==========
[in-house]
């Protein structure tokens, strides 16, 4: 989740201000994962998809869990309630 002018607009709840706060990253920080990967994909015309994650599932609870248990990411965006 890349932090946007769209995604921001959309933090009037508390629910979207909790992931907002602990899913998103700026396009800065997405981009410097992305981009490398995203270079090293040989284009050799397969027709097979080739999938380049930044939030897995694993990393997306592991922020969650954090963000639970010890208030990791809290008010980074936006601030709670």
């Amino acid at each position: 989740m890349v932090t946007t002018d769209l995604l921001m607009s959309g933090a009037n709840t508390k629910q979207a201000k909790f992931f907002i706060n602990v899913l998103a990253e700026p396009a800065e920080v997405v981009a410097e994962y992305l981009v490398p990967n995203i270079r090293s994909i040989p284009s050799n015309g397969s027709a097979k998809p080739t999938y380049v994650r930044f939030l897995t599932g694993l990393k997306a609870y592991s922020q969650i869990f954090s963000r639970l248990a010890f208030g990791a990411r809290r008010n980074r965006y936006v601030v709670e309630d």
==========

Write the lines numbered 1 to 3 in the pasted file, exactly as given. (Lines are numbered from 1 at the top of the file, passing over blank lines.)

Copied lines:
[in-house]
């Protein structure tokens, strides 16, 4: 989740201000994962998809869990309630 002018607009709840706060990253920080990967994909015309994650599932609870248990990411965006 890349932090946007769209995604921001959309933090009037508390629910979207909790992931907002602990899913998103700026396009800065997405981009410097992305981009490398995203270079090293040989284009050799397969027709097979080739999938380049930044939030897995694993990393997306592991922020969650954090963000639970010890208030990791809290008010980074936006601030709670």
């Amino acid at each position: 989740m890349v932090t946007t002018d769209l995604l921001m607009s959309g933090a009037n709840t508390k629910q979207a201000k909790f992931f907002i706060n602990v899913l998103a990253e700026p396009a800065e920080v997405v981009a410097e994962y992305l981009v490398p990967n995203i270079r090293s994909i040989p284009s050799n015309g397969s027709a097979k998809p080739t999938y380049v994650r930044f939030l897995t599932g694993l990393k997306a609870y592991s922020q969650i869990f954090s963000r639970l248990a010890f208030g990791a990411r809290r008010n980074r965006y936006v601030v709670e309630d």